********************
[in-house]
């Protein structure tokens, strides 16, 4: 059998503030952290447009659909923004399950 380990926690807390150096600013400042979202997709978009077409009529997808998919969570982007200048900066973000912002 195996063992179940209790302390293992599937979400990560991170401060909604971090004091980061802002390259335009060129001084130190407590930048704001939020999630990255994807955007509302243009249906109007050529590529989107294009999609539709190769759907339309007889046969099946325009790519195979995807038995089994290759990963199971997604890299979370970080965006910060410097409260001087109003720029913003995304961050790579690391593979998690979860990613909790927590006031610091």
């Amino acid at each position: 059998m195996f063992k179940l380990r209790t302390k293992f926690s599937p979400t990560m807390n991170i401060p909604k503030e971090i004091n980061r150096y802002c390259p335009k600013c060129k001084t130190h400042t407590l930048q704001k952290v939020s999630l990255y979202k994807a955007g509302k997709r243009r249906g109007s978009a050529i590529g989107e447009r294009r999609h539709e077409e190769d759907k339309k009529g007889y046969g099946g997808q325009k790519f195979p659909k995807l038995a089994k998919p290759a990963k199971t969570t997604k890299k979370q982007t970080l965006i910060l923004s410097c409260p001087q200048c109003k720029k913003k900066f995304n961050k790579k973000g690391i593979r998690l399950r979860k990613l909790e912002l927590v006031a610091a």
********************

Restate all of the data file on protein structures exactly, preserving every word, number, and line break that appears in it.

[in-house]
């Protein structure tokens, strides 16, 4: 059998503030952290447009659909923004399950 380990926690807390150096600013400042979202997709978009077409009529997808998919969570982007200048900066973000912002 195996063992179940209790302390293992599937979400990560991170401060909604971090004091980061802002390259335009060129001084130190407590930048704001939020999630990255994807955007509302243009249906109007050529590529989107294009999609539709190769759907339309007889046969099946325009790519195979995807038995089994290759990963199971997604890299979370970080965006910060410097409260001087109003720029913003995304961050790579690391593979998690979860990613909790927590006031610091």
């Amino acid at each position: 059998m195996f063992k179940l380990r209790t302390k293992f926690s599937p979400t990560m807390n991170i401060p909604k503030e971090i004091n980061r150096y802002c390259p335009k600013c060129k001084t130190h400042t407590l930048q704001k952290v939020s999630l990255y979202k994807a955007g509302k997709r243009r249906g109007s978009a050529i590529g989107e447009r294009r999609h539709e077409e190769d759907k339309k009529g007889y046969g099946g997808q325009k790519f195979p659909k995807l038995a089994k998919p290759a990963k199971t969570t997604k890299k979370q982007t970080l965006i910060l923004s410097c409260p001087q200048c109003k720029k913003k900066f995304n961050k790579k973000g690391i593979r998690l399950r979860k990613l909790e912002l927590v006031a610091a």